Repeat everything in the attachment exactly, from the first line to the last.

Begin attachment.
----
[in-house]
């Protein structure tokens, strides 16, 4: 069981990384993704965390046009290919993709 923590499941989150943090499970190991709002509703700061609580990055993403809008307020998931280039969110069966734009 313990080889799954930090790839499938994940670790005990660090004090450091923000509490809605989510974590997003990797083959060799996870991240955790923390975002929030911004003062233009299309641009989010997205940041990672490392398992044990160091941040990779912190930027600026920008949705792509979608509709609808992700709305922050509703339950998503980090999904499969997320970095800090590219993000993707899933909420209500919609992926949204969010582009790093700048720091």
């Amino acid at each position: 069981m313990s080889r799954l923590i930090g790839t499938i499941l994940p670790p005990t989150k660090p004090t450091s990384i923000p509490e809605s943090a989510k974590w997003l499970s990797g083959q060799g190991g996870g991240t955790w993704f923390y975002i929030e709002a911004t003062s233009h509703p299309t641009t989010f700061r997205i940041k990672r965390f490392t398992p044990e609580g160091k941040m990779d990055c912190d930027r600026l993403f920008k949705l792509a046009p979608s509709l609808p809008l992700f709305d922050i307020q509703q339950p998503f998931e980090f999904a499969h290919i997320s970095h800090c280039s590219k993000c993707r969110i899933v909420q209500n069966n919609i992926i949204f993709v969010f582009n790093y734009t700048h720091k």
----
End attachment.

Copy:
[in-house]
């Protein structure tokens, strides 16, 4: 069981990384993704965390046009290919993709 923590499941989150943090499970190991709002509703700061609580990055993403809008307020998931280039969110069966734009 313990080889799954930090790839499938994940670790005990660090004090450091923000509490809605989510974590997003990797083959060799996870991240955790923390975002929030911004003062233009299309641009989010997205940041990672490392398992044990160091941040990779912190930027600026920008949705792509979608509709609808992700709305922050509703339950998503980090999904499969997320970095800090590219993000993707899933909420209500919609992926949204969010582009790093700048720091």
């Amino acid at each position: 069981m313990s080889r799954l923590i930090g790839t499938i499941l994940p670790p005990t989150k660090p004090t450091s990384i923000p509490e809605s943090a989510k974590w997003l499970s990797g083959q060799g190991g996870g991240t955790w993704f923390y975002i929030e709002a911004t003062s233009h509703p299309t641009t989010f700061r997205i940041k990672r965390f490392t398992p044990e609580g160091k941040m990779d990055c912190d930027r600026l993403f920008k949705l792509a046009p979608s509709l609808p809008l992700f709305d922050i307020q509703q339950p998503f998931e980090f999904a499969h290919i997320s970095h800090c280039s590219k993000c993707r969110i899933v909420q209500n069966n919609i992926i949204f993709v969010f582009n790093y734009t700048h720091k």